We are creating a unified UKRI website that brings together the existing research council, Innovate UK and Research England websites.
If you would like to be involved in its development let us know.

Site search
Back to blog

Behind the picture: Dementia research in the UK

by Guest Author on 13 Sep 2017

The MRC has joined forces with the National Institute for Health Research (NIHR) to create this picture of the dementia research ‘landscape’ in the UK, made up of people working together for a better future for people with dementia. Catherine Moody, MRC Programme Manager for Dementias initiatives, explains what we can see.

A larger version of the picture is available on our website.

The dementias research landscape in the UK can look pretty complicated to those not directly involved in dementias research. It can even look bewildering to those who are!

But as our new picture shows, the jigsaw pieces do fit together. And without any one of the pieces, the picture isn’t complete.

Our ambition to defeat dementias will only happen if researchers from different disciplines join forces and make a big push to carry out a diverse programme of research. In the UK, we now have excellent infrastructure which brings researchers from many areas together to realise that same goal: better treatments for people with dementias.

We wanted to bring all of the different characters that are central to dementias research in the UK together into a coherent picture.

A rich picture

After some brainstorming sessions, the neurodegenerative disease research programme team at the MRC, together with our colleagues at the NIHR, quickly realised that a simple diagram, like an organogram, just wouldn’t cut it.

So we worked with a graphic designer to produce this ‘rich picture’. Our aim was to stimulate conversation about dementia research rather than being prescriptive.

Working with our charity partners, it soon became clear that a jigsaw was an excellent metaphor: we all play a part towards completing the dementias picture.

The four hills in the background represent the main contributors: charities, public funding, industry and international partnerships.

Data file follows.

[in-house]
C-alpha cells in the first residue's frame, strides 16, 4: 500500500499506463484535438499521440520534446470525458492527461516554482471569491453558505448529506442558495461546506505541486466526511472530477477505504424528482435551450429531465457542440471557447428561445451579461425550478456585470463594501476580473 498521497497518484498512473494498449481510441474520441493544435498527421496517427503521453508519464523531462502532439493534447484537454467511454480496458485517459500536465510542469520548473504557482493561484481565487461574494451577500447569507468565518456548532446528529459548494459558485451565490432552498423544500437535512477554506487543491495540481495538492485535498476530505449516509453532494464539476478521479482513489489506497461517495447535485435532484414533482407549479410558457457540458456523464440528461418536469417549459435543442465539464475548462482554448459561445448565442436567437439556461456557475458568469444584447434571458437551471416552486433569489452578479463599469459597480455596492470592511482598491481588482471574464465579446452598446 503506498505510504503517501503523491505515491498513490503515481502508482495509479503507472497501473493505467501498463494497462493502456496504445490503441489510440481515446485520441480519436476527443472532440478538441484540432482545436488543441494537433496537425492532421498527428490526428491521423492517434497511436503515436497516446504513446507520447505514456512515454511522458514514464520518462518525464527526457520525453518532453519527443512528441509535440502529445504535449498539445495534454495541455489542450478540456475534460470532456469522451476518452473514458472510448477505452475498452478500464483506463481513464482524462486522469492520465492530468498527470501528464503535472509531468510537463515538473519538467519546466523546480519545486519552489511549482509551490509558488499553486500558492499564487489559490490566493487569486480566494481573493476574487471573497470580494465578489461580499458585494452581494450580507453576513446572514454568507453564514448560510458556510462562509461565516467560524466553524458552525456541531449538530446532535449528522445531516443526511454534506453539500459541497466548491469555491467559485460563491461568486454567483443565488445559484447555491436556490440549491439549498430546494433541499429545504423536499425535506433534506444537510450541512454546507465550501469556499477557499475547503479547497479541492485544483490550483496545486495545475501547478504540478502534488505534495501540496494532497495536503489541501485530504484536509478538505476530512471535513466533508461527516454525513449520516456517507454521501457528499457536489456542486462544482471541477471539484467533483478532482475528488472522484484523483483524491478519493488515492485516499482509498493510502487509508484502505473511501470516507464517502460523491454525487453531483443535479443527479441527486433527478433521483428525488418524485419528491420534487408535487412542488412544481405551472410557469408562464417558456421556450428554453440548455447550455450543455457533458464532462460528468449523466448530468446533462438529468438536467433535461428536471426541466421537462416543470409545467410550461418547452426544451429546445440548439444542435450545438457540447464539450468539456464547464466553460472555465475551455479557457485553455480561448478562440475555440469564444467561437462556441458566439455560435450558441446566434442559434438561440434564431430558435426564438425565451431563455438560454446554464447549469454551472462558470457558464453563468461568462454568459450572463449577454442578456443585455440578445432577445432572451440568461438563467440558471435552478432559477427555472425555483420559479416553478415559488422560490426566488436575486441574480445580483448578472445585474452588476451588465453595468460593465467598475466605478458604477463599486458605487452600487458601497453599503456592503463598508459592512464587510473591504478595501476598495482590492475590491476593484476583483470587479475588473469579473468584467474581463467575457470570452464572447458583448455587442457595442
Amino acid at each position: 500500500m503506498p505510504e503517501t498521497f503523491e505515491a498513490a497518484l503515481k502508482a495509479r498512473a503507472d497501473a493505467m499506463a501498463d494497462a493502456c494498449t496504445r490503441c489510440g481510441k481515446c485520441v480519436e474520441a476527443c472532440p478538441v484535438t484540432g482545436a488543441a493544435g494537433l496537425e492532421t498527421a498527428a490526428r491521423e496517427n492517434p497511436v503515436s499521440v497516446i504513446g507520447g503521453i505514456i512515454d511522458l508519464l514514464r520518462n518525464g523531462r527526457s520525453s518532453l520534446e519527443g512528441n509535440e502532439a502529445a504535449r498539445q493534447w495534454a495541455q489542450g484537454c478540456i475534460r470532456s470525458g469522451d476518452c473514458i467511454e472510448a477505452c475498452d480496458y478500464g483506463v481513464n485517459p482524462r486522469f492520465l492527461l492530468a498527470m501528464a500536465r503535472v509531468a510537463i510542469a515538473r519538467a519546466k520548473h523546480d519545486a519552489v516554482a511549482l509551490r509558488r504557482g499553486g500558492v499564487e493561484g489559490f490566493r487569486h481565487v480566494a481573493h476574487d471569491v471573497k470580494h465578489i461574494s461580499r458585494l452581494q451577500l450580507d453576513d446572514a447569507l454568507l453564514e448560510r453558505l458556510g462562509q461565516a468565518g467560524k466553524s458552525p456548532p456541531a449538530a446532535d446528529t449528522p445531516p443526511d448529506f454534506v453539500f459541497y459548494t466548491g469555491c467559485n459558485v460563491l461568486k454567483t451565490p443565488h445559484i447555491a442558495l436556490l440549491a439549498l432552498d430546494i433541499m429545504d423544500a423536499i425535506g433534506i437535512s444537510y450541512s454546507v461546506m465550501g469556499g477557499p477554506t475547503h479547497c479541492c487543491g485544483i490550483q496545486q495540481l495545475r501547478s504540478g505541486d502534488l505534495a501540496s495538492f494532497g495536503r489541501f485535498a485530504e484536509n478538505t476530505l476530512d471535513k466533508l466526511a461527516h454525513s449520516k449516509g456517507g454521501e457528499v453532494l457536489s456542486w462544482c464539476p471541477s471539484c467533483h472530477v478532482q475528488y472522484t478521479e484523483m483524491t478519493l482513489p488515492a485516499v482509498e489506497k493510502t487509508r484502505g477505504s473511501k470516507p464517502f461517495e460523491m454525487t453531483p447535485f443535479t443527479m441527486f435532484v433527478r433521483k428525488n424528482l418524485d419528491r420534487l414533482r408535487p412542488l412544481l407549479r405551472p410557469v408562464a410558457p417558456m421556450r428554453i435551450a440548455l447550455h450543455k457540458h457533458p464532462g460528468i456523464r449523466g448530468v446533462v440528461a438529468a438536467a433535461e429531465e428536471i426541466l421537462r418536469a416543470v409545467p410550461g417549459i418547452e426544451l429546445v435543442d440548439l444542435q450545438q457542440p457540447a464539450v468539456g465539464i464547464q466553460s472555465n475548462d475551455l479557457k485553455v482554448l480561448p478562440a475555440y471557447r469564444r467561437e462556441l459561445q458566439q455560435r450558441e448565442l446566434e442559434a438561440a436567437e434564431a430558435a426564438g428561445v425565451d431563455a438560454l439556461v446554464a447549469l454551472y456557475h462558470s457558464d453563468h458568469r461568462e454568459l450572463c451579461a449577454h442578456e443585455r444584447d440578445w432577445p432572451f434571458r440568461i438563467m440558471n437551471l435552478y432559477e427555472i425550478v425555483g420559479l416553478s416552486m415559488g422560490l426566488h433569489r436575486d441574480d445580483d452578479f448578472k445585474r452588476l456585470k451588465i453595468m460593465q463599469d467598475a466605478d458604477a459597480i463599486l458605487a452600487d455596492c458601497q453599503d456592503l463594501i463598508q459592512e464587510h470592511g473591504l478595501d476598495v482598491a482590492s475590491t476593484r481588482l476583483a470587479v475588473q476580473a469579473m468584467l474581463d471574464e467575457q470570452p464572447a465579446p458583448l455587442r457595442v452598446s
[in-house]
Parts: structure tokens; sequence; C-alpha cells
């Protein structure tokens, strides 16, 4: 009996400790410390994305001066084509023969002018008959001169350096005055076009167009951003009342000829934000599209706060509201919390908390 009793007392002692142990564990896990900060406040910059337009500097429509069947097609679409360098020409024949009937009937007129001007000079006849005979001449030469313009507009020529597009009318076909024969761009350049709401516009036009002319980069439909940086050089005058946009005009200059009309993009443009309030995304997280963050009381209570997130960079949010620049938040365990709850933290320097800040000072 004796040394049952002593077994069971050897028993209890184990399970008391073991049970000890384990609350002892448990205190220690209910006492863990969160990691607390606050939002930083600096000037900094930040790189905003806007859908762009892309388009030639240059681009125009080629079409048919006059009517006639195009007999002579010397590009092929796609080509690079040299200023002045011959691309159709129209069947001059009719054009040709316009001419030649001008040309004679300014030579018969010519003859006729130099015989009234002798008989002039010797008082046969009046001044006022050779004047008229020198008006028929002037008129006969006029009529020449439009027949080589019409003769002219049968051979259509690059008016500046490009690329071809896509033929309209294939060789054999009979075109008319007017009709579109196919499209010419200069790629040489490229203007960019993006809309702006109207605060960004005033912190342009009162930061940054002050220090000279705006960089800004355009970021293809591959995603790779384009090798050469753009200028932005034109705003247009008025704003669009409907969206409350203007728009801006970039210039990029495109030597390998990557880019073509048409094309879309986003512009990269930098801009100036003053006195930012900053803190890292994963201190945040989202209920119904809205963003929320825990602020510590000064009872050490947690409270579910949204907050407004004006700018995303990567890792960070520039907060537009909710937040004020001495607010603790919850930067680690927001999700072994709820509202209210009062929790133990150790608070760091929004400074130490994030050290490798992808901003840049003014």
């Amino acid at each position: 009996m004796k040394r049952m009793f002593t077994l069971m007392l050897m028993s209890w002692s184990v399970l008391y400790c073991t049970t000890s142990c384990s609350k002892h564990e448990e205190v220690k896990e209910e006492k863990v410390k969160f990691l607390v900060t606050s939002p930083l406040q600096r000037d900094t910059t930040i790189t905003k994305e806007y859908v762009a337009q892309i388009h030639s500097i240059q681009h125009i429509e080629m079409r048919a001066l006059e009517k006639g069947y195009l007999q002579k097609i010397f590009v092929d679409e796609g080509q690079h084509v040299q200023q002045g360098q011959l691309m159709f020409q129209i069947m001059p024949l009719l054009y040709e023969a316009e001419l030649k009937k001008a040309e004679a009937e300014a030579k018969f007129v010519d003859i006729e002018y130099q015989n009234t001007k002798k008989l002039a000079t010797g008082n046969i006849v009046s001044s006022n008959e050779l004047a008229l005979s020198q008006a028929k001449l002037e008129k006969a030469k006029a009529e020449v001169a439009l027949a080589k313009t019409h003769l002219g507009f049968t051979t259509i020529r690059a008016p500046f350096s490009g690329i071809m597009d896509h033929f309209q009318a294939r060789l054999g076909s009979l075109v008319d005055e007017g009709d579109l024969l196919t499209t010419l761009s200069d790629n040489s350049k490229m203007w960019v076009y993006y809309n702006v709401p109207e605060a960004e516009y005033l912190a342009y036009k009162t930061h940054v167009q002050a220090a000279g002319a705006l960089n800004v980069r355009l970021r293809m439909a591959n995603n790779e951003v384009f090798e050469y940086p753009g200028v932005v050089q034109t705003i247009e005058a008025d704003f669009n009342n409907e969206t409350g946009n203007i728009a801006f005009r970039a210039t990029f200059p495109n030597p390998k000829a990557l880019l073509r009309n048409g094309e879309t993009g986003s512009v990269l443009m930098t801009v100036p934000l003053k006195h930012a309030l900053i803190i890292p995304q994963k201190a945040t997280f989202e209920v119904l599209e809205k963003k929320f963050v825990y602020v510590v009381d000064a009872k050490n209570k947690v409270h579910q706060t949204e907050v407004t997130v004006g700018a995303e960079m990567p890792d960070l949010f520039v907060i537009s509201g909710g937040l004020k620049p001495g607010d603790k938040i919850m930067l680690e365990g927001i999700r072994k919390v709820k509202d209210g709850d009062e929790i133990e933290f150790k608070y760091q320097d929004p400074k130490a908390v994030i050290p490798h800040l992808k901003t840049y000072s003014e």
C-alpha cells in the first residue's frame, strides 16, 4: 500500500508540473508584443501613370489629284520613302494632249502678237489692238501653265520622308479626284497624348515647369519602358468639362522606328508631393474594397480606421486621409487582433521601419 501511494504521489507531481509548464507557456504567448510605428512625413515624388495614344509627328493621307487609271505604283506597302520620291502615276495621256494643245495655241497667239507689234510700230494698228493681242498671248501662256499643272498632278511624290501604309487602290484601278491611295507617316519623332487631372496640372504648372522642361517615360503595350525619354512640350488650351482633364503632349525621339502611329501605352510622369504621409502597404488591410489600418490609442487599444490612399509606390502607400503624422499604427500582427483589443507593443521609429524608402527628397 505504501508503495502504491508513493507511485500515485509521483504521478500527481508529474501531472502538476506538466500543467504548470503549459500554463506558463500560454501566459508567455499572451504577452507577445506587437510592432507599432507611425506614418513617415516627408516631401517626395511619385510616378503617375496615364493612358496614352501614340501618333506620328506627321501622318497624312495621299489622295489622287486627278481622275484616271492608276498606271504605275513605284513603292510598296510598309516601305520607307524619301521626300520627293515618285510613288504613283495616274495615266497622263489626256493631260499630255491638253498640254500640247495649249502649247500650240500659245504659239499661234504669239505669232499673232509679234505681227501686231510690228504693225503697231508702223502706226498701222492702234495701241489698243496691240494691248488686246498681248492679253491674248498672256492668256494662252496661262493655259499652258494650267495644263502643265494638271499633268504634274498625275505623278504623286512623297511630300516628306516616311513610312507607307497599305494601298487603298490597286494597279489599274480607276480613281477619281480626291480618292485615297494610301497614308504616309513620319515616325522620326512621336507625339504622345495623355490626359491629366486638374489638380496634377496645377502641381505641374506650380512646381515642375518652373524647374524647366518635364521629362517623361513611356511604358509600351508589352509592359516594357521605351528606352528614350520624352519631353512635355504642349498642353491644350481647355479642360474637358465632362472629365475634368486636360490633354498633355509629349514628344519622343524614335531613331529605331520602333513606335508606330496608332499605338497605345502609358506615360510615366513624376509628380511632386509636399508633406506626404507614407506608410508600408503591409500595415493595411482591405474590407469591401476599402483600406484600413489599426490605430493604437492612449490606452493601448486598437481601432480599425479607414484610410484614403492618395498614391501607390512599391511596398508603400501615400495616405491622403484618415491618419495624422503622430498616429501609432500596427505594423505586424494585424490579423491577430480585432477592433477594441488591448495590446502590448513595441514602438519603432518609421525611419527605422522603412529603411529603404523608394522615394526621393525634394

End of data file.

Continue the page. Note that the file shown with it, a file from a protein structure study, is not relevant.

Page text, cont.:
Working together

But the focus of action is in the centre, where the research is taking place. For example, we’ve shown the new £250m UK Dementia Research Institute, that will bring a step change in understanding the basic science behind dementias. You can also see the Translational Research Collaboration in Dementia, which offers a platform for future clinical trials of new dementia therapeutics.

Supporting this research are world-leading facilities such as the UK brain bank and biobank networks, which provide valuable samples for research, and the Dementias Platform UK – the world’s largest study group for use in dementias research.

But without patient commitment and involvement none of our research would be possible. That’s where the hospitals come in, together with key initiatives such as the NIHR’s ‘Join Dementia Research’ and the Clinical Research Network. These initiatives play vital roles in patient recruitment to the studies that we hope will one day lead to new and better treatments.

Filling the gaps

This project showed us really clearly that if there are any gaps in the research landscape, it’s by working together that we can invest to fill those gaps. It’s critical that our researchers have what they need to develop the treatments for tomorrow. It’s about collaboration, not just between research teams but of course between funders too.

And what you see towards the right of the picture is what we’re all striving for: more effective treatments, better care for patients, improved diagnostics and symptom management together with new insights into prevention.

The illustration shows what a great place the UK is for researching the causes and treatments of dementias. It really is a rich picture.

Find out more about MRC dementias research on our website. This article is also published on the NIHR blog.


No comments have been posted

Leave a reply

You may use basic HTML in your comments. Your email address will not be published.

This site uses Akismet to reduce spam. Learn how your comment data is processed.


From category

Share this: